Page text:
The Post and Courier's five-day "Till Death Do Us Part" series about South Carolina's stunning failure to reduce the number of women killed by men is a wake-up call to legislators, law enforcement, courts of law and community leaders of all stripes.
If they do not get serious about the curse of criminal domestic violence, it will not change.
As the investigative team aptly points out, many of the measures that have been successful in other states can be implemented here at little or no cost.
And South Carolina doesn't have to fly blind. We've been so slow to focus on the problem that there are plenty of programs we can borrow from elsewhere that have already been vetted. Community leaders need to sound the alarm and the public needs to deliver a message to its elected and appointed officials that the status quo is unacceptable.
The Legislature, for example, must stop equivocating. Penalties for CDV perpetrators should be stiffened significantly, and gun laws amended. At the very least, domestic abusers should be barred from having guns.
The various courts need to communicate with each other about offenders. Law enforcement agencies need to use a uniform template for investigating CDV incidents so that information is complete.
And children in households where there is domestic violence need special attention from the appropriate agencies.
House Speaker Bobby Harrell has said that he will appoint a task force to study potential changes to the state's domestic violence laws. That's a good first step, but a larger study of criminal domestic violence and how it is handled by all involved is also necessary.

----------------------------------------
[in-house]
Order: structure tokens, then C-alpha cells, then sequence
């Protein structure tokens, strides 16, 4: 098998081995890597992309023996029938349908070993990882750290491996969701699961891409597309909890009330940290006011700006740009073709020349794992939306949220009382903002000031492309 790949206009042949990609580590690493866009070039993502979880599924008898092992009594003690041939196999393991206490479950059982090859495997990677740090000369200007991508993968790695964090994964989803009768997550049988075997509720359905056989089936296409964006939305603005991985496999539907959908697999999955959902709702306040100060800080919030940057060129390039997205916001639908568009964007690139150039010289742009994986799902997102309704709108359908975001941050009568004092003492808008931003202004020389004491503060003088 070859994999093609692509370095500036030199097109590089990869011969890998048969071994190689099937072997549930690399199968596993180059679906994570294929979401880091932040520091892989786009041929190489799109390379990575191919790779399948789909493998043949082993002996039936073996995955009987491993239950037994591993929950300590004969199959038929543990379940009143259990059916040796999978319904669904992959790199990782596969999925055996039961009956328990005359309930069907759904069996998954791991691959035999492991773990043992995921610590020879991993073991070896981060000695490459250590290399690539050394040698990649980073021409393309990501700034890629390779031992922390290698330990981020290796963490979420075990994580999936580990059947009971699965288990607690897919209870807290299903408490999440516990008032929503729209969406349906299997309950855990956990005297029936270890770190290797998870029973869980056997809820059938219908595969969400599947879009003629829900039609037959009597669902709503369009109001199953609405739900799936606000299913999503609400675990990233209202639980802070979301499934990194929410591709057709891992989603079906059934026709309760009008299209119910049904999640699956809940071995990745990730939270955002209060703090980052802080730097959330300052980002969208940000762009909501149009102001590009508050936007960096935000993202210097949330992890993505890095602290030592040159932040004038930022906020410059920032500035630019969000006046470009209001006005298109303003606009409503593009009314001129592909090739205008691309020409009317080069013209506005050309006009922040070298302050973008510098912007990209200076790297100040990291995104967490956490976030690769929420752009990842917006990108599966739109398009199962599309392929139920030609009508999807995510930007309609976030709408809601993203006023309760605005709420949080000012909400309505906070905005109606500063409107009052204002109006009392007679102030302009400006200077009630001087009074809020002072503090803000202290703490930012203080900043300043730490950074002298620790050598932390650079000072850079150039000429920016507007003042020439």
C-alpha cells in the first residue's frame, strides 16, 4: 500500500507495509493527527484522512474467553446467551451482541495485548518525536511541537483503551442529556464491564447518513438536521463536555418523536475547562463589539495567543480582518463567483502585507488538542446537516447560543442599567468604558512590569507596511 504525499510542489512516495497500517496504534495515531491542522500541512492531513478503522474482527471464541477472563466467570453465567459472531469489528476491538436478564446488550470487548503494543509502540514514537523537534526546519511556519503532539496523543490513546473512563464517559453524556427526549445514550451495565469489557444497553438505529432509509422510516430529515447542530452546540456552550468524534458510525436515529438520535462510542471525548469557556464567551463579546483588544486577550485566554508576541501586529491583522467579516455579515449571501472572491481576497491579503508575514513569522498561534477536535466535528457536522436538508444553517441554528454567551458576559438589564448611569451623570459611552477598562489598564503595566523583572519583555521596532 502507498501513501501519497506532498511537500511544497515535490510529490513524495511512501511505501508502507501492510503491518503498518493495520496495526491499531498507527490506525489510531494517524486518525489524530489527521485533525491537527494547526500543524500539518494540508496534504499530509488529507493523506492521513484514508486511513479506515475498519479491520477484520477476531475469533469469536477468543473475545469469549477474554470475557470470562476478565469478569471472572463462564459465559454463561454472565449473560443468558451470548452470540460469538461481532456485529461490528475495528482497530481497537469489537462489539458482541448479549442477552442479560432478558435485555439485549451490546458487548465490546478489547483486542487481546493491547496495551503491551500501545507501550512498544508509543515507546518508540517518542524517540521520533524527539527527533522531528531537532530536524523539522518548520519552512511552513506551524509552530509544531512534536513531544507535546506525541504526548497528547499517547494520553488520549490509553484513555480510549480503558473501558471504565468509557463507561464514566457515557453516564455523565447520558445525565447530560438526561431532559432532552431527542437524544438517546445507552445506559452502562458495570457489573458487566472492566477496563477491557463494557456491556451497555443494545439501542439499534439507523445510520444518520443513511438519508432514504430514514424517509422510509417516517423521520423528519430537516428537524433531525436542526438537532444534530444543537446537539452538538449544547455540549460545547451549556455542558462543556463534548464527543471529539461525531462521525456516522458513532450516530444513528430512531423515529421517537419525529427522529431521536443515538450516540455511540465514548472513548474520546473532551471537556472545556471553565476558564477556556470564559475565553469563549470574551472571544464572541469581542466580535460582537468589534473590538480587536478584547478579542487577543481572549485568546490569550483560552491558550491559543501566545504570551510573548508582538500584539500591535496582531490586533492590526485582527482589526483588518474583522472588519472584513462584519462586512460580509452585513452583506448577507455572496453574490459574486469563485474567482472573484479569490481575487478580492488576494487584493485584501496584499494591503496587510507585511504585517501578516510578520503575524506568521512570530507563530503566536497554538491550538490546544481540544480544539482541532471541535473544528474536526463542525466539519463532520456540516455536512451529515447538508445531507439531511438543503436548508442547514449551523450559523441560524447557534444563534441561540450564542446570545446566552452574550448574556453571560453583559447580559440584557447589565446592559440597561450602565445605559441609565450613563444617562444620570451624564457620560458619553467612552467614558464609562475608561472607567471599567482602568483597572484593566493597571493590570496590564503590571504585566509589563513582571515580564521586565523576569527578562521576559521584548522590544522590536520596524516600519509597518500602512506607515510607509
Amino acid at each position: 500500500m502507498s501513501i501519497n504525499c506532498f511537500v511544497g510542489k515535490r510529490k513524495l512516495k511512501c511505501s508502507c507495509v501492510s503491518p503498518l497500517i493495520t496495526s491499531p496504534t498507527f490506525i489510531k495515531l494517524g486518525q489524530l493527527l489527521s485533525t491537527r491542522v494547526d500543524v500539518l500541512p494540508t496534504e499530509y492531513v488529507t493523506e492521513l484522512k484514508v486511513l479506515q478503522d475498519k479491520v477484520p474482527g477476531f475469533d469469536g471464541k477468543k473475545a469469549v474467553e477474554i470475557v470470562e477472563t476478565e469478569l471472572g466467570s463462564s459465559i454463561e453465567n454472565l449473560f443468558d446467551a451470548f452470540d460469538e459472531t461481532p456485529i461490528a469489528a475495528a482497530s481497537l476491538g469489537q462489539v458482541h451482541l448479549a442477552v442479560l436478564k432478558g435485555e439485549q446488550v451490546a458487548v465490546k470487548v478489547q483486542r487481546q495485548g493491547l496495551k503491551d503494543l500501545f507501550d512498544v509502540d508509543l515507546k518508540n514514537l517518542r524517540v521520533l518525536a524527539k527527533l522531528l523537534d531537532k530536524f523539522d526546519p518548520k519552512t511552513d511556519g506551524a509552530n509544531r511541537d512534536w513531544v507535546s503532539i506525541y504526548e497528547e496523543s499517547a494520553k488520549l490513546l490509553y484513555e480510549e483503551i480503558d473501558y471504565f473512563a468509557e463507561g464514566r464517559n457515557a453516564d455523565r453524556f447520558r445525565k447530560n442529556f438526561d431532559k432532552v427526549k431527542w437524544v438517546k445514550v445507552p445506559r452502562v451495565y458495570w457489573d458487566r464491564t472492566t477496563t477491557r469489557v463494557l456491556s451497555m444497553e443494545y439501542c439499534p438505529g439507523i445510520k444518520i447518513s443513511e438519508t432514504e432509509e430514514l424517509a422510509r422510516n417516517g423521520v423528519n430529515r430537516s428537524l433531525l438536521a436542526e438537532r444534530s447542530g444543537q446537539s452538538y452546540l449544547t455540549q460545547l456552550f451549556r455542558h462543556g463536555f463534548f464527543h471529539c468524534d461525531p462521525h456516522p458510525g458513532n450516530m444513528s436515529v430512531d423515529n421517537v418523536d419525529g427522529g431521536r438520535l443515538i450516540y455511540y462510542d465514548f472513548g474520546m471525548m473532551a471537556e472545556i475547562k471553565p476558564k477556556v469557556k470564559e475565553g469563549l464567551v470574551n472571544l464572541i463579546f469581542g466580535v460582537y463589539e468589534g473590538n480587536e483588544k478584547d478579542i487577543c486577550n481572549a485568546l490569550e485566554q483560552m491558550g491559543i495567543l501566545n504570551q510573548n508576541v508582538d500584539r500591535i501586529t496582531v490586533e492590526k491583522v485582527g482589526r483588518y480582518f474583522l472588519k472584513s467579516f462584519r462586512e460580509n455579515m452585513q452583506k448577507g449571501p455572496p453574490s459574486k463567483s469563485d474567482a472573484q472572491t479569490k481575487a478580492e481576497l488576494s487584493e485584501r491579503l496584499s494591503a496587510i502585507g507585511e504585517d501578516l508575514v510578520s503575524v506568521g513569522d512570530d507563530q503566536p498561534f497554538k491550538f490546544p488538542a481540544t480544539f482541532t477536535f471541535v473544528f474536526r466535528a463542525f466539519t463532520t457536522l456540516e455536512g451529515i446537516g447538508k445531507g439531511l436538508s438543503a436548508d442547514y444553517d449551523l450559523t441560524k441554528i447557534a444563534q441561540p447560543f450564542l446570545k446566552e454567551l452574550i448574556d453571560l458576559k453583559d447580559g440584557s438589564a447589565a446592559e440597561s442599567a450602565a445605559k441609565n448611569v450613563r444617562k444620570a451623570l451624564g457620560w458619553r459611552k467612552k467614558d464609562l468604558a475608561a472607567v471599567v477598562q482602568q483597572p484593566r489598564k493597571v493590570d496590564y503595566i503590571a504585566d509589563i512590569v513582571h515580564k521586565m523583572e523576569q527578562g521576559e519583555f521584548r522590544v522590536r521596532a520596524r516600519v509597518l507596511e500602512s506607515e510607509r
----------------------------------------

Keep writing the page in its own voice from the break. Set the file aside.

Committed state leaders can make a difference. During his tenure as S.C. attorney general from 2003-2011, Henry McMaster named criminal domestic violence the state's worst crime problem.
He encouraged lawyers to act as pro bono prosecutors in those cases, and he later lobbied the Legislature for a one-time monetary allotment to help each county provide a specific contact for CDV cases. He also asked judges to regularly set aside a day to handle only those cases. Those initiatives measurably improved the conviction rate.
But our series, which ends today, clearly indicates the need for broader changes if the state is to shed its worst-in-the-country domestic violence ranking.
Every step taken in South Carolina to prevent criminal domestic violence, to care for victims and punish perpetrators and to educate the public about the problem is a step in the right direction.
But the problem is too big to be tamed by an effort here and a program there. It needs a statewide, interdisciplinary strategy - and it needs leaders committed to implementing it.
South Carolina is considered among the best states to visit, to enjoy the outdoors, to start a new business and to retire in.
It shouldn't continue to be the state where women are most likely to be killed by their husbands or boyfriends.
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